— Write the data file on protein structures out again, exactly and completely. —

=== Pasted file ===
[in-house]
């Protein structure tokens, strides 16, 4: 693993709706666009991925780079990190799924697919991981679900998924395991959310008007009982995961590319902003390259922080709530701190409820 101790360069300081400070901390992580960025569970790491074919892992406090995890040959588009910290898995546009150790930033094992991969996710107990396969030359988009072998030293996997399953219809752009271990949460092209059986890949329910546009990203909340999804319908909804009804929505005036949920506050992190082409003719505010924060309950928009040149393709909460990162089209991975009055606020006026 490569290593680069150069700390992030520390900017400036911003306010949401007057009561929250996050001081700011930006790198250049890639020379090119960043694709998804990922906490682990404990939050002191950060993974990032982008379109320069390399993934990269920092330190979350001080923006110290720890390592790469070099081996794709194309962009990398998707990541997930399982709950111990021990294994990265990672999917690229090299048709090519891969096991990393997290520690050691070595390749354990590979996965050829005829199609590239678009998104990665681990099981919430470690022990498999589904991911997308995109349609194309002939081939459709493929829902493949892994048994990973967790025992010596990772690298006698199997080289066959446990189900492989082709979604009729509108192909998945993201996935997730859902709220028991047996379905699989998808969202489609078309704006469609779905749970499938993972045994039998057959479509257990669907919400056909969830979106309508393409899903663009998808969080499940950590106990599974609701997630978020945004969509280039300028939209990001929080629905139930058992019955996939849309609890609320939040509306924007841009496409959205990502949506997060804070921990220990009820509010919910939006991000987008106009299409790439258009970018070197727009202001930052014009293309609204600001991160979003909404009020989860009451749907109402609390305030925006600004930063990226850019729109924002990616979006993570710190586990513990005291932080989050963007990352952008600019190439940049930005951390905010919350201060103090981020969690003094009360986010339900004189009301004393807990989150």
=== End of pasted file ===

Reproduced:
[in-house]
């Protein structure tokens, strides 16, 4: 693993709706666009991925780079990190799924697919991981679900998924395991959310008007009982995961590319902003390259922080709530701190409820 101790360069300081400070901390992580960025569970790491074919892992406090995890040959588009910290898995546009150790930033094992991969996710107990396969030359988009072998030293996997399953219809752009271990949460092209059986890949329910546009990203909340999804319908909804009804929505005036949920506050992190082409003719505010924060309950928009040149393709909460990162089209991975009055606020006026 490569290593680069150069700390992030520390900017400036911003306010949401007057009561929250996050001081700011930006790198250049890639020379090119960043694709998804990922906490682990404990939050002191950060993974990032982008379109320069390399993934990269920092330190979350001080923006110290720890390592790469070099081996794709194309962009990398998707990541997930399982709950111990021990294994990265990672999917690229090299048709090519891969096991990393997290520690050691070595390749354990590979996965050829005829199609590239678009998104990665681990099981919430470690022990498999589904991911997308995109349609194309002939081939459709493929829902493949892994048994990973967790025992010596990772690298006698199997080289066959446990189900492989082709979604009729509108192909998945993201996935997730859902709220028991047996379905699989998808969202489609078309704006469609779905749970499938993972045994039998057959479509257990669907919400056909969830979106309508393409899903663009998808969080499940950590106990599974609701997630978020945004969509280039300028939209990001929080629905139930058992019955996939849309609890609320939040509306924007841009496409959205990502949506997060804070921990220990009820509010919910939006991000987008106009299409790439258009970018070197727009202001930052014009293309609204600001991160979003909404009020989860009451749907109402609390305030925006600004930063990226850019729109924002990616979006993570710190586990513990005291932080989050963007990352952008600019190439940049930005951390905010919350201060103090981020969690003094009360986010339900004189009301004393807990989150």